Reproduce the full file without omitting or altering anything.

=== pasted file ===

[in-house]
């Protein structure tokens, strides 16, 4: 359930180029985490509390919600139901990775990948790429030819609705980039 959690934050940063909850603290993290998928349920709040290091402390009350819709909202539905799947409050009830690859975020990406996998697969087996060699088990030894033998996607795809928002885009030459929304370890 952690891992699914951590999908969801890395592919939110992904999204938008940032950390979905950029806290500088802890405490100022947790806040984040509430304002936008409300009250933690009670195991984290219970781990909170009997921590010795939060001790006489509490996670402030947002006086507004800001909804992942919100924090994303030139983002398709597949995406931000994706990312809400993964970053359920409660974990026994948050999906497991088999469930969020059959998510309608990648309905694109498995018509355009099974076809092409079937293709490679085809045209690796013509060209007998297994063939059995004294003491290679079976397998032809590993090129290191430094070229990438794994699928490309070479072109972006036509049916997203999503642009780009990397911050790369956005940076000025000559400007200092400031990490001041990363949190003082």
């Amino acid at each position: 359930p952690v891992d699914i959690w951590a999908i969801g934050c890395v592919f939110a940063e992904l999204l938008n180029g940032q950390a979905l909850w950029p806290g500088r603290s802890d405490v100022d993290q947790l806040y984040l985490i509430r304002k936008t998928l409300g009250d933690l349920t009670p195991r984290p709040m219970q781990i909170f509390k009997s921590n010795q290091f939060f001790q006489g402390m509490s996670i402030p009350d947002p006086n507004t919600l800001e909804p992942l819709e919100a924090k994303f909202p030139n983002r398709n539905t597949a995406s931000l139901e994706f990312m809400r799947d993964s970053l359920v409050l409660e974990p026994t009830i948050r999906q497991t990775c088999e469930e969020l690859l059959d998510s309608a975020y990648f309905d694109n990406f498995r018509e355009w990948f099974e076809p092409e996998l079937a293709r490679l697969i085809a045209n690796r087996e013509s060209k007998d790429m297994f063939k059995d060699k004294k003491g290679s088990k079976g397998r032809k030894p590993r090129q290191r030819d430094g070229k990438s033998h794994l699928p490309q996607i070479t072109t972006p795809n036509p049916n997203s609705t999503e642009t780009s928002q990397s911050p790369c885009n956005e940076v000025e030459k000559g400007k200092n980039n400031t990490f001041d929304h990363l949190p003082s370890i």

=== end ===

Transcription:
[in-house]
């Protein structure tokens, strides 16, 4: 359930180029985490509390919600139901990775990948790429030819609705980039 959690934050940063909850603290993290998928349920709040290091402390009350819709909202539905799947409050009830690859975020990406996998697969087996060699088990030894033998996607795809928002885009030459929304370890 952690891992699914951590999908969801890395592919939110992904999204938008940032950390979905950029806290500088802890405490100022947790806040984040509430304002936008409300009250933690009670195991984290219970781990909170009997921590010795939060001790006489509490996670402030947002006086507004800001909804992942919100924090994303030139983002398709597949995406931000994706990312809400993964970053359920409660974990026994948050999906497991088999469930969020059959998510309608990648309905694109498995018509355009099974076809092409079937293709490679085809045209690796013509060209007998297994063939059995004294003491290679079976397998032809590993090129290191430094070229990438794994699928490309070479072109972006036509049916997203999503642009780009990397911050790369956005940076000025000559400007200092400031990490001041990363949190003082």
């Amino acid at each position: 359930p952690v891992d699914i959690w951590a999908i969801g934050c890395v592919f939110a940063e992904l999204l938008n180029g940032q950390a979905l909850w950029p806290g500088r603290s802890d405490v100022d993290q947790l806040y984040l985490i509430r304002k936008t998928l409300g009250d933690l349920t009670p195991r984290p709040m219970q781990i909170f509390k009997s921590n010795q290091f939060f001790q006489g402390m509490s996670i402030p009350d947002p006086n507004t919600l800001e909804p992942l819709e919100a924090k994303f909202p030139n983002r398709n539905t597949a995406s931000l139901e994706f990312m809400r799947d993964s970053l359920v409050l409660e974990p026994t009830i948050r999906q497991t990775c088999e469930e969020l690859l059959d998510s309608a975020y990648f309905d694109n990406f498995r018509e355009w990948f099974e076809p092409e996998l079937a293709r490679l697969i085809a045209n690796r087996e013509s060209k007998d790429m297994f063939k059995d060699k004294k003491g290679s088990k079976g397998r032809k030894p590993r090129q290191r030819d430094g070229k990438s033998h794994l699928p490309q996607i070479t072109t972006p795809n036509p049916n997203s609705t999503e642009t780009s928002q990397s911050p790369c885009n956005e940076v000025e030459k000559g400007k200092n980039n400031t990490f001041d929304h990363l949190p003082s370890i």